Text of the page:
Day 144: A Second Chance (July, 31)

I absolutely love Susanne Bier's After the Wedding and In a Better World. I try to keep track with her career as a movie director because of those two, but it is not always easy. 

A Second Chance (En Chance Til) was a confusing movie for me. Its subjects and performances are great, but a problem is presented by its main plot: could someone act like that, even in a time of despair? Rodrigo and I were questioning the plot from the start, criticizing characters and storyline. To say the least, we were pretty angry in fact. I understand how an author can loose his hand in telling a story, becoming more of a lecturer and less intuitive in the course of their careers. It is always a sad thing to witness, though. 

Still, in the course of this Denmark/Sweden 2014 production, we were more or less able to leave this behind in order to focus on what was being debated there, and it was a lot. The glue to all the subjects were how humane they all were. And so we decided to move away from the incongruous plot and listen to what was being said behind it. 

It reminded me Lionel Shriver's must read We Need to Talk About Kevin (The movie didn't get to the point, I think). The pursuit for a perfect life, a perfect family, the need to achieve that can overcome more fundamental and urgent needs, such as the awareness of what is really happening inside our private and familiar environment. This pursuit can seriously blind us. Not look at that with open eyes can lead to tragic events, as we see in Shriver's story and in this one. Pretend that everything is perfect, especially when what is visible to the eyes is pretty amazing, is a sort of crime, with dreadful results.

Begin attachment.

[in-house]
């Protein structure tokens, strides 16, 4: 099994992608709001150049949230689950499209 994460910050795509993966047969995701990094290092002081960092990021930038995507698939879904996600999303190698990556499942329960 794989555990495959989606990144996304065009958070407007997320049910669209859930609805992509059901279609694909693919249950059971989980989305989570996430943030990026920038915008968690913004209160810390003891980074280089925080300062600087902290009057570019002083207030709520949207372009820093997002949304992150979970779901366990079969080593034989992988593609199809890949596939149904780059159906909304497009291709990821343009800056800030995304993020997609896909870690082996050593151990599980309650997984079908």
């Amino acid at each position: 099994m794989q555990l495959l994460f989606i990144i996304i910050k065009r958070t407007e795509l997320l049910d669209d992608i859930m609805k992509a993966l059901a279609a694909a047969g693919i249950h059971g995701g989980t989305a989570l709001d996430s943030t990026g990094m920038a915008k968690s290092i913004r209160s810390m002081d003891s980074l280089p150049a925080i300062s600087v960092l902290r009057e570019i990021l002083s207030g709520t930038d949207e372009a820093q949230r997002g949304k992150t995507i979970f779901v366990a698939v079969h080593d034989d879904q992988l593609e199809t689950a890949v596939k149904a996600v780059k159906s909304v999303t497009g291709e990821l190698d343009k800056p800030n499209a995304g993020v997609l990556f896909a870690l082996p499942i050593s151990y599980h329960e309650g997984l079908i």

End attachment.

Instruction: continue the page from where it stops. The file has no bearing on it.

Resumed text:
One of the lessons here is: it can hurt to look at our true lives with clear and honest eyes, but pretend that everything is ok can be even more hurtful. 

Other aspect: to act under despair is also a guarantee for tragedy. We cannot take care of others' troubles - we can help, but not overcome them for those we love. The attempt to achieve that is humane, of course, but very stupid at the same time. In this movie, Nikolaj Coster-Waldau's Andreas excels in stupidity in a masterful way (I said we were angry). Slowly, we are able to relate to his reasons, but we never cease to question it. What he does is horrid, with terrible consequences for himself and others, and the fact that he acts like that under false pretenses (even if he is not aware of it) is even worse. 

Reading this post, I'm feeling very judgemental, something that I try not to be most of times - if Andreas had been able to be less prejudiced, maybe he would have acted differently actually. Don't get me wrong, I understand his reasons actually. But, as I've said, the very premise of this storyline is moot, making judgement very easy. And its is even easier when we realize what Susanne Bier is defending here - at the end, i becomes clear that she shares some of Andrea's more judgemental features, even if she presents the  great mess that these ideas can cause. 

Our passionate reactions to the movie is a reflect of how it is relevant and deceptive all at once. We could not stop talking about what we were seeing, in great disbelief. At the end, though, I think we were less angry, more sensitized to Andreas's quest. At least until the awfully cheesy last scene, a doomed tentative of a redemptive lesson. What a waste, when we were finally getting along with this tragic and very humane story. 

A Second Chance (En Chance Till). Directed by Susanne Bier. With:
Nicolaj Coster-Waldau, Urish Thomsem
(from Adams Aebler), Maria Bonnevie.
Denmark/Sweden, 2014, 102 min., Color 

PS: Admission, 2013; Penny Dreadful, Season 2, episode 6, and others that I cannot remember anymore... too much television for a weak memory :)


  1. That last scene really was a waste. Trying to explain too much, as you said, can spoil the movie experience.

    1. I was going to write an afterthought to the post, but as you've commented, he attempt to explain too much can be a bummer, as was the case in this movie, especially on the (unnecessary) last scene. A good story excerpts too many explanations. An open space for the viewer (and readers) thoughts and own conclusions (and imagination) is always welcome. But I decided to comment, because, as you said to me earlier, this would have been the first point here :)